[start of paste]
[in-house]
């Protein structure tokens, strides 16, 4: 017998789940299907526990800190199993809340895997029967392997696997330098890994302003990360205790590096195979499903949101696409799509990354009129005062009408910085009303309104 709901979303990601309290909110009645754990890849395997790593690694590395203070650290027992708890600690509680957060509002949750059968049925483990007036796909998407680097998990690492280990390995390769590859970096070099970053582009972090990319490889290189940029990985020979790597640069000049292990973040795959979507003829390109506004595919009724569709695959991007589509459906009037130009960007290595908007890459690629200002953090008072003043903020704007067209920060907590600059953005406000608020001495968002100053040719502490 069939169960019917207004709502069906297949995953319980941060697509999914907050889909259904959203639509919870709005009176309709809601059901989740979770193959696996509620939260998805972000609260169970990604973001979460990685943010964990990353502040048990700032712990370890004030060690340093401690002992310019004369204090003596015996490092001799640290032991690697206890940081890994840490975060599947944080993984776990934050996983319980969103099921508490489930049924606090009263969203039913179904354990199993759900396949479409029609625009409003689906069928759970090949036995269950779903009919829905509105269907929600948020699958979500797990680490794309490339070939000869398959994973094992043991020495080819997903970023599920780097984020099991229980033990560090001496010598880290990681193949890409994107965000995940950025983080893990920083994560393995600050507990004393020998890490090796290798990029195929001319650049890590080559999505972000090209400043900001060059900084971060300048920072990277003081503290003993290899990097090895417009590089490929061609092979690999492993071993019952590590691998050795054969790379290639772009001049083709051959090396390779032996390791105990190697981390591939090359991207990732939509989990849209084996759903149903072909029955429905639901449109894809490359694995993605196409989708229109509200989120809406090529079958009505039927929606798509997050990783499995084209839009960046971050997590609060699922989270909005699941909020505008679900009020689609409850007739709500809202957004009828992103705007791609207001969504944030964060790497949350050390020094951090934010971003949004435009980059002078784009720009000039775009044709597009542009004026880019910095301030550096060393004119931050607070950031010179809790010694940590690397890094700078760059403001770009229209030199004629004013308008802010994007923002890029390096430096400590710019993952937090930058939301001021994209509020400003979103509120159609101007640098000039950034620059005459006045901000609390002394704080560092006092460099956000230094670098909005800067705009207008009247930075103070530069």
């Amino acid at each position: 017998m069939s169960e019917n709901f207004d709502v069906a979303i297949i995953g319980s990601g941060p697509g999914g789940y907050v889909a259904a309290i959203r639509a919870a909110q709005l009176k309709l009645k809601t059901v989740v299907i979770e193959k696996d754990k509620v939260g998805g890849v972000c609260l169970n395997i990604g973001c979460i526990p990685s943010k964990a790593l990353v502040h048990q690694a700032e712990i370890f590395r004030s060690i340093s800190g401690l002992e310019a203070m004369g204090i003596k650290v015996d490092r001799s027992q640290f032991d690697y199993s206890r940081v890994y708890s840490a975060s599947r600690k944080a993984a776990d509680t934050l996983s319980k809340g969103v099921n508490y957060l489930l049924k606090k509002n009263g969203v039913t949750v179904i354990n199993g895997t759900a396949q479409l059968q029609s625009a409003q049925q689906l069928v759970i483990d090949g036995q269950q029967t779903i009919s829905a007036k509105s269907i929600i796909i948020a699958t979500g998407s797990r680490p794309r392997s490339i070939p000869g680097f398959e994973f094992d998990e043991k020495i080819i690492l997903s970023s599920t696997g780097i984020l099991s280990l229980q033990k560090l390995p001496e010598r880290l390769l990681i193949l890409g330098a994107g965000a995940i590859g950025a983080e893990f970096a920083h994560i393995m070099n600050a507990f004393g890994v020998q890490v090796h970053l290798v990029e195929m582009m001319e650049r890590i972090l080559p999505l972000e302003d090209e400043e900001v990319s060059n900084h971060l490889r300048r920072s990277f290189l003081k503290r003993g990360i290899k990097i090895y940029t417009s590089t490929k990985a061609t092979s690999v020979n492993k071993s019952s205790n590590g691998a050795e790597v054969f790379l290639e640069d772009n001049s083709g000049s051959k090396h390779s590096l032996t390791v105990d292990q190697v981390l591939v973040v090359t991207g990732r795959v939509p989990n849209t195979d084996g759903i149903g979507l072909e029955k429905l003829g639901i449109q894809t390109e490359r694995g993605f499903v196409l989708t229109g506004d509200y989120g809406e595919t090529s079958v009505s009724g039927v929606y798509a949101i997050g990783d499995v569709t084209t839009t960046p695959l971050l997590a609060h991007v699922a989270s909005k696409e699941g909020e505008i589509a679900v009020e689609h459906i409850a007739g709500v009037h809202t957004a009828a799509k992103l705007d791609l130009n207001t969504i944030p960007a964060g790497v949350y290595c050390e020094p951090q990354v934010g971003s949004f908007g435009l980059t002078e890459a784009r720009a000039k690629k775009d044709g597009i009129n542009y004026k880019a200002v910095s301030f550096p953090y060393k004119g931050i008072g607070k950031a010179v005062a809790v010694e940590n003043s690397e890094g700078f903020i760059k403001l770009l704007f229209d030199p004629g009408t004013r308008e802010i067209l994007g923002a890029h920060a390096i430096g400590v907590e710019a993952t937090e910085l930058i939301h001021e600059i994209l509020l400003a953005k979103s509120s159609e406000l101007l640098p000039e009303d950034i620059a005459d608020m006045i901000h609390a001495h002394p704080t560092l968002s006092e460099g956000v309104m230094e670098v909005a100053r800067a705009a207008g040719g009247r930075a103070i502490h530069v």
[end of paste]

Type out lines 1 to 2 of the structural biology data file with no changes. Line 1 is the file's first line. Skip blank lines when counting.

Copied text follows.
[in-house]
């Protein structure tokens, strides 16, 4: 017998789940299907526990800190199993809340895997029967392997696997330098890994302003990360205790590096195979499903949101696409799509990354009129005062009408910085009303309104 709901979303990601309290909110009645754990890849395997790593690694590395203070650290027992708890600690509680957060509002949750059968049925483990007036796909998407680097998990690492280990390995390769590859970096070099970053582009972090990319490889290189940029990985020979790597640069000049292990973040795959979507003829390109506004595919009724569709695959991007589509459906009037130009960007290595908007890459690629200002953090008072003043903020704007067209920060907590600059953005406000608020001495968002100053040719502490 069939169960019917207004709502069906297949995953319980941060697509999914907050889909259904959203639509919870709005009176309709809601059901989740979770193959696996509620939260998805972000609260169970990604973001979460990685943010964990990353502040048990700032712990370890004030060690340093401690002992310019004369204090003596015996490092001799640290032991690697206890940081890994840490975060599947944080993984776990934050996983319980969103099921508490489930049924606090009263969203039913179904354990199993759900396949479409029609625009409003689906069928759970090949036995269950779903009919829905509105269907929600948020699958979500797990680490794309490339070939000869398959994973094992043991020495080819997903970023599920780097984020099991229980033990560090001496010598880290990681193949890409994107965000995940950025983080893990920083994560393995600050507990004393020998890490090796290798990029195929001319650049890590080559999505972000090209400043900001060059900084971060300048920072990277003081503290003993290899990097090895417009590089490929061609092979690999492993071993019952590590691998050795054969790379290639772009001049083709051959090396390779032996390791105990190697981390591939090359991207990732939509989990849209084996759903149903072909029955429905639901449109894809490359694995993605196409989708229109509200989120809406090529079958009505039927929606798509997050990783499995084209839009960046971050997590609060699922989270909005699941909020505008679900009020689609409850007739709500809202957004009828992103705007791609207001969504944030964060790497949350050390020094951090934010971003949004435009980059002078784009720009000039775009044709597009542009004026880019910095301030550096060393004119931050607070950031010179809790010694940590690397890094700078760059403001770009229209030199004629004013308008802010994007923002890029390096430096400590710019993952937090930058939301001021994209509020400003979103509120159609101007640098000039950034620059005459006045901000609390002394704080560092006092460099956000230094670098909005800067705009207008009247930075103070530069």